This paper is co-authored by a Native and non-Native who bring to it an interdisciplinary approach that utilizes both Native and western traditions to discuss impacts of climate change.
Indigenous Climate Knowledges
By: Heather A. Smith & Karyn Sharp
Interdisciplinary Reviews: Climate Change, 5(3):467-476
Key words: Indigenous Knowledge, Traditional Ecological Knowledge, United Nations Framework Convention on Climate Change
This article describes, assesses, and explains the growing status of indigenous knowledges (IKs) in climate science and politics. Informed by a critical environmental perspective we review the literature on traditional ecological knowledge (TEK), explore the contested nature of this concept, and identify the numerous epistemological obstacles to the appropriate and respectful inclusion of traditional ecological knowledge.
Contribution of Traditional Knowledge to Ecological Restoration: Practices and Applications (Review Article)
By: Yadav Uprety, Hugo Asselin, Yves Bergeron, Frédérik Doyon, Jean-François Boucher
Key words: Ecological restoration, monitoring, partnership, reference ecosystems, species selection
Traditional knowledge has become a topic of considerable interest within the research and development environment. The contribution of traditional knowledge to conservation and management is increasingly recognized, and implementation endeavors are underway in several countries. The current scale of ecosystem degradation underscores the need for restoration interventions. It is increasingly recognized that successful ecological restoration depends on effective coordination of science and traditional ecological knowledge. This paper synthesizes the literature to evaluate the present and potential contribution of traditional knowledge to ecological restoration.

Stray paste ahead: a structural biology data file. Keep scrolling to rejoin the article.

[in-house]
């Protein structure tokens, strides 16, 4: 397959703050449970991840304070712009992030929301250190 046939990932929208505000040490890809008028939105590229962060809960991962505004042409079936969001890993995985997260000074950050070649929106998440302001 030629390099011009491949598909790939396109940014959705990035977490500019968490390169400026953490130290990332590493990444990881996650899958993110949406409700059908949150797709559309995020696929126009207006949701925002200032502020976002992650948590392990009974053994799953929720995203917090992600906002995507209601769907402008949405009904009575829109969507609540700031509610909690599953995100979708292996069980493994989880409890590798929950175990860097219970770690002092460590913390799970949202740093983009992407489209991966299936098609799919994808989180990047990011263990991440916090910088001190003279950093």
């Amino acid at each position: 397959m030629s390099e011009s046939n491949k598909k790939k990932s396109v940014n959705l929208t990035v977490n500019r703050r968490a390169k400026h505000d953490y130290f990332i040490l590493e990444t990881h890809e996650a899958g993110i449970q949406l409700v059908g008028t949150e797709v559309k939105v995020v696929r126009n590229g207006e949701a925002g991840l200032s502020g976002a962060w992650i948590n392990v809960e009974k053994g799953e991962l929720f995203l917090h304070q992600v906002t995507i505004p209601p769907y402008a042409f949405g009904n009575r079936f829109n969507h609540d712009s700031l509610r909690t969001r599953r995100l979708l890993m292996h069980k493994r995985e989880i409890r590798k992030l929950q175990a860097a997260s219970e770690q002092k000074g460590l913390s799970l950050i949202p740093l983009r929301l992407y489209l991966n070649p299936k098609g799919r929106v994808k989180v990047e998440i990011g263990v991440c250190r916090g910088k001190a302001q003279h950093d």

Does Science Replace Traditions? Correlates between Traditional Tibetan Culture and Local Bird Diversity in Southwest China
By: Xiaoli Shen, Sheng Li, Nyima Chen, Shengzhi Li, William J McShea, & Zhi Lu
Biological Conservation, 145:160-170
Key words: Traditional Ecological Knowledge, scientific ecological knowledge, traditional practice index, Knowledge-Attitudes-Behaviors, point count
A positive relationship between traditional cultures and biodiversity exists worldwide, but when traditional and formal conservation institutions coexist, how they interact and affect biodiversity remains poorly studied. From 2005 to 2007, the authors studied the relationship between Tibetan traditional practices and biodiversity. Specifically, how traditional ecological knowledge (TEK) and scientific ecological knowledge (SEK) affect local biodiversity by affecting people’s attitudes and behaviors towards conservation.
Native Perspectives on Sustainability
By: Dennis Martinez
Indigenous Forum, co-produced with the Cultural Conservatory; Bioneers National Conference